Nov. 21, 2012
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LED grow lights on tomatoes

Eye on the College

What may look like a weird confluence of Christmas greenery and Fourth of July fireworks is actually a time-exposure photograph of a Purdue research project. Cary Mitchell, professor of horticulture, is studying the effects of light-emitting diode (LED) lights on the production of vegetable crops such as these tomatoes. This photograph was taken using a combination of a long exposure (one second), a flash and a zoom lens. (Purdue Agricultural Communication photo/Tom Campbell)

The essence of Purdue Agriculture – by the numbers 

If you want to talk numbers, you’re speaking Jay Akridge’s language.

Jay Akridge
       Jay Akridge

The Glenn W. Sample Dean of Purdue Agriculture has put his agricultural economist background to use in summarizing the success of the College of Agriculture’s programs and students, the breadth and scope of the college’s reach, and the positive impact the college is having on not only Indiana but also the world.

“We have had many groups visiting campus over the past few weeks, including the Dean's Advisory Council, congressional agriculture staff, PCARET members and the Indiana Farm Bureau, just to name a few,” Akridge said. “I have been on the road with many other groups, including the National FFA, Ag Futures of America, U.S. Meat Export Federation and the 4-H Congress. People always want to know what is happening in the college, and many are interested in hearing the numbers, or metrics, that capture just a bit of what our college is about.”

So here are a few numbers Akridge would like to share with our readers:

1 U.S. News & World Report’s ranking of Purdue’s agricultural and biological engineering undergraduate and graduate programs.

2 World Food Prize laureates from Purdue Agriculture: Philip E. Nelson, BS ’56, PhD ’67, and Gebisa Ejeta, MS ’76, PhD ’78.

3 Ranking that Design Intelligence magazine gave our landscape architecture program.

4-H It has 72,000 members, 17,000 volunteers and 130,000 youth involved statewide.

8 strategic initiatives focusing on the work of Purdue Extension in Indiana.

21 faculty positions we are currently working to fill in the College of Agriculture.

28 Percentage of our 2012 Purdue Agriculture graduating seniors who had studied abroad.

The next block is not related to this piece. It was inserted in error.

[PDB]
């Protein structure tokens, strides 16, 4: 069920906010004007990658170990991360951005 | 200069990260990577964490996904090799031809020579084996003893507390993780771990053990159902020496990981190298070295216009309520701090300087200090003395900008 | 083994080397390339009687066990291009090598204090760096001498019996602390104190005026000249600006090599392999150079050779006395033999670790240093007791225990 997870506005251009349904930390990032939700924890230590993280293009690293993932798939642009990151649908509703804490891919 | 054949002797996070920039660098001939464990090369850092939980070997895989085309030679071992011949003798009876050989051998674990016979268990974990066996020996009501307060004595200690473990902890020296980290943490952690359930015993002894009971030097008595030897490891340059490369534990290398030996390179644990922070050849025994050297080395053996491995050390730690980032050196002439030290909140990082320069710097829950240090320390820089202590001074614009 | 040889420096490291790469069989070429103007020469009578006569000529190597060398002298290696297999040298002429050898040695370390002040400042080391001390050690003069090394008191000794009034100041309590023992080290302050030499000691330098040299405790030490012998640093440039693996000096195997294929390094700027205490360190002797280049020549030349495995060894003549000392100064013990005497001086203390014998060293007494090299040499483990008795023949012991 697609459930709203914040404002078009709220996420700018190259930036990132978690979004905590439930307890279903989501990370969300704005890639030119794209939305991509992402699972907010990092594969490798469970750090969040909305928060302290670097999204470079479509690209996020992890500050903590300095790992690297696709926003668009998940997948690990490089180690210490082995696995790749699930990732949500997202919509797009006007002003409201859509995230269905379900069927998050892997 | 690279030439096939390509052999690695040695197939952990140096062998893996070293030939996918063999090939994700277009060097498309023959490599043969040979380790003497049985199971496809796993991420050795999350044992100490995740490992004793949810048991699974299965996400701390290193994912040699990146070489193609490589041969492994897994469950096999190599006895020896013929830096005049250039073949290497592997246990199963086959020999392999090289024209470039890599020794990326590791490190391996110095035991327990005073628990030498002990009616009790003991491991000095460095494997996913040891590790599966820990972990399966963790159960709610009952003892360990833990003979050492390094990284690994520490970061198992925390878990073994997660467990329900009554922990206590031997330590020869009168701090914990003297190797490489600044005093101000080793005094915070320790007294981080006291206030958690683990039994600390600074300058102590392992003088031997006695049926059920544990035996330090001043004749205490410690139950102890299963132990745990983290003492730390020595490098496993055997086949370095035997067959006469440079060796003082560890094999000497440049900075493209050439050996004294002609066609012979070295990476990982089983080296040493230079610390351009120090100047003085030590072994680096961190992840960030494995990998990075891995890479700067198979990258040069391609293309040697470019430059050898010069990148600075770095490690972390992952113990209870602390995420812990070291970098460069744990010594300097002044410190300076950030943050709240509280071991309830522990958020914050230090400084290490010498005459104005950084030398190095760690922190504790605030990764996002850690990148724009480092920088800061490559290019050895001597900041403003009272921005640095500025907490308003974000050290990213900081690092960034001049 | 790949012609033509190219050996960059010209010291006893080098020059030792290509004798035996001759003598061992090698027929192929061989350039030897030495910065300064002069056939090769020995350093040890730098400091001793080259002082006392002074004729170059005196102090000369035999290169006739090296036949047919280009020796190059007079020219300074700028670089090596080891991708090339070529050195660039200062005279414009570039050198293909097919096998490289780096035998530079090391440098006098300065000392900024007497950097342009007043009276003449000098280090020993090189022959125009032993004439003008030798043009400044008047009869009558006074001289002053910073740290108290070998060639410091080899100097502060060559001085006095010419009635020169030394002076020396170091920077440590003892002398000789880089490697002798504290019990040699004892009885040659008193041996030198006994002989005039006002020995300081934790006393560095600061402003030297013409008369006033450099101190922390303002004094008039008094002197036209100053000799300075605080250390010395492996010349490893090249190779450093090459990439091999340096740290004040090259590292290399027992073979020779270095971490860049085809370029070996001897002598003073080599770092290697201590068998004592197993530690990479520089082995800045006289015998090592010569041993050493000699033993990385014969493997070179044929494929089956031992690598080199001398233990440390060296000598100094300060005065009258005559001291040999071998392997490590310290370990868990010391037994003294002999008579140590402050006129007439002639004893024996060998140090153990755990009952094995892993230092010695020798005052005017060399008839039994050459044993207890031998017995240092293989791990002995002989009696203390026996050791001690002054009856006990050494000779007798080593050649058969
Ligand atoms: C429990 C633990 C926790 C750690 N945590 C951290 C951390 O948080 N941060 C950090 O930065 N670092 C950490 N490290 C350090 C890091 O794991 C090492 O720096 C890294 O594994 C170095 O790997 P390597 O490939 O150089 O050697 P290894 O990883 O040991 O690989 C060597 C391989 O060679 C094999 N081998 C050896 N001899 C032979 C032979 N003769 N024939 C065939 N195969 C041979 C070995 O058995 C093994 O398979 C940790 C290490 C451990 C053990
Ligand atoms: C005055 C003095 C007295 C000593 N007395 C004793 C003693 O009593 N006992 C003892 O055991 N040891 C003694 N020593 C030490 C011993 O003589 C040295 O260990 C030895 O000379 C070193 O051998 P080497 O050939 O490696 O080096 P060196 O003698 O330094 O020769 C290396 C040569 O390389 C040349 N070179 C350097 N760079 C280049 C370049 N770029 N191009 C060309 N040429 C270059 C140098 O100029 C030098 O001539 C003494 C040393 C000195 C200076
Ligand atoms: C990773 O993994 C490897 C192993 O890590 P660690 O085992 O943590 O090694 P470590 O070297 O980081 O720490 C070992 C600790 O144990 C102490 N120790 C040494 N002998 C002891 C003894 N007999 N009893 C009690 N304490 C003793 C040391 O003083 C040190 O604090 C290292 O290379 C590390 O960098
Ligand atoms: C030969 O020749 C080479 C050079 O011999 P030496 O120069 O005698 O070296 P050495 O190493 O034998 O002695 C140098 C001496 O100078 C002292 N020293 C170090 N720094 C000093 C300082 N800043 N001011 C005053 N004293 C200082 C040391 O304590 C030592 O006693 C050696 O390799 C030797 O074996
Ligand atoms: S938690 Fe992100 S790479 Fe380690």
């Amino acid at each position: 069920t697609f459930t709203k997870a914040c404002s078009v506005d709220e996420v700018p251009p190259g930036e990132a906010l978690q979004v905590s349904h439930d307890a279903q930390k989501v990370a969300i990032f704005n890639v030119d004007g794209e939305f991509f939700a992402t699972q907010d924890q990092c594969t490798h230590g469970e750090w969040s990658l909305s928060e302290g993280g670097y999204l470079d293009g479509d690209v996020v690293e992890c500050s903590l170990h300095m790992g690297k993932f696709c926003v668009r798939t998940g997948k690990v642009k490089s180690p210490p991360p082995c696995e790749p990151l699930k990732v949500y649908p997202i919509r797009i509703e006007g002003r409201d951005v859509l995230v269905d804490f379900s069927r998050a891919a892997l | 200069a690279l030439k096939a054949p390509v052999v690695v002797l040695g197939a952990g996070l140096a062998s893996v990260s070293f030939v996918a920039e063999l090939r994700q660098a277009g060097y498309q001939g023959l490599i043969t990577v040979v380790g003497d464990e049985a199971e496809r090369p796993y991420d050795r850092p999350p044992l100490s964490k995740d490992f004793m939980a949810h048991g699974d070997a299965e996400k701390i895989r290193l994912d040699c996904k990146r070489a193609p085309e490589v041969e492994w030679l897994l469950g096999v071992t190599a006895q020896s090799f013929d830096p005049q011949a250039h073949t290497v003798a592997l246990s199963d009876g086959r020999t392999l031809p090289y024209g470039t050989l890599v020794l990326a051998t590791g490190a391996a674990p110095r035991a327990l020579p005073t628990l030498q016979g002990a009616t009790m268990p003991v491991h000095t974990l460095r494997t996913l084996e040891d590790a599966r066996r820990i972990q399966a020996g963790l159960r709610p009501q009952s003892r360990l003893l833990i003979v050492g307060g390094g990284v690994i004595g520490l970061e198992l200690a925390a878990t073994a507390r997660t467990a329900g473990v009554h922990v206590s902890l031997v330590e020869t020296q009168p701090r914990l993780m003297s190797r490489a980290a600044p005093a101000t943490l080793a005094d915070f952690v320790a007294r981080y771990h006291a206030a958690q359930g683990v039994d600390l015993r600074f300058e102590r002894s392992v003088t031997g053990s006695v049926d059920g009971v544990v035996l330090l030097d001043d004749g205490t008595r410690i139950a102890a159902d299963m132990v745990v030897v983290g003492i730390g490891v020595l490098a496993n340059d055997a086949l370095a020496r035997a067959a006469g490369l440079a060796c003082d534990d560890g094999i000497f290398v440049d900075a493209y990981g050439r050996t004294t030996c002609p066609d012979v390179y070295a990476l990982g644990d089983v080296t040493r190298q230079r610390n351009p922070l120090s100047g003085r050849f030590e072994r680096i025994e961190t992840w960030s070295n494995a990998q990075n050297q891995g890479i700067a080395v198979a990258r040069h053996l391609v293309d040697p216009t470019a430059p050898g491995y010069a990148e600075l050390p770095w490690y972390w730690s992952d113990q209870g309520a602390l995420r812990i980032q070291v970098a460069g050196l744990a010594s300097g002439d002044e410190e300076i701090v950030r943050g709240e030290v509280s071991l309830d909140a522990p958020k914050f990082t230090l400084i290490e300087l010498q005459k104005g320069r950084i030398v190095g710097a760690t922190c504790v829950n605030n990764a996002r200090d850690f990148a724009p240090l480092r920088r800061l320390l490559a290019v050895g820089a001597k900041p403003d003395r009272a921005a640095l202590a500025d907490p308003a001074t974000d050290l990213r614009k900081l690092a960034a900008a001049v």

48 new undergraduate scholarship endowments in the last fiscal year – worth a total of $2,754,492 and generating $137,724 in scholarships annually.

68 commercial wineries in Indiana, up from nine in 1989 when the Indiana Wine Grape Council was created, supported by the Purdue Wine Grape Team.

100 years since the founding of Agricultural Education and the Department of Entomology at Purdue.

124 companies represented at our fall career fair.

150 years since President Abraham Lincoln signed the Morrill Act into law, laying the foundation for land-grant universities such as Purdue with a tripartite mission of learning, discovery and engagement.

275 Extension educators serving the state of Indiana through 92 Purdue Extension county offices.

350 research projects conducted in 2012 with 40 different crops at our eight Purdue Agricultural Centers strategically located throughout the state.

631 Purdue Agriculture graduate students enrolled in the College of Agriculture this fall semester. Fifty-nine percent are domestic students, and 41 percent are from outside of the United States.

2,658 Purdue Agriculture undergraduates on campus during the fall 2012 semester – 78 percent are Indiana residents, 21 percent are from out of state, and 6 percent are international students.

1.82 million Purdue Improved Cowpea Storage bags distributed in West Africa since the launch of the PICS project.

$23,565,158 college-sponsored program awards (371 funded proposals) in the first four months of this fiscal year (through October 2012).

33,986,698 Purdue Agriculture Web page views so far in 2012. Forty percent of the visitors to our Web pages are new visitors. They come from 199 countries, states and sovereignties, and speak 139 languages. Most visitors to our Web pages stay for about five minutes.

9 billion Forecast of the Earth's population in 2050 and the number of individuals for whom Purdue Agriculture is working to provide food, feed, fuel and fiber.

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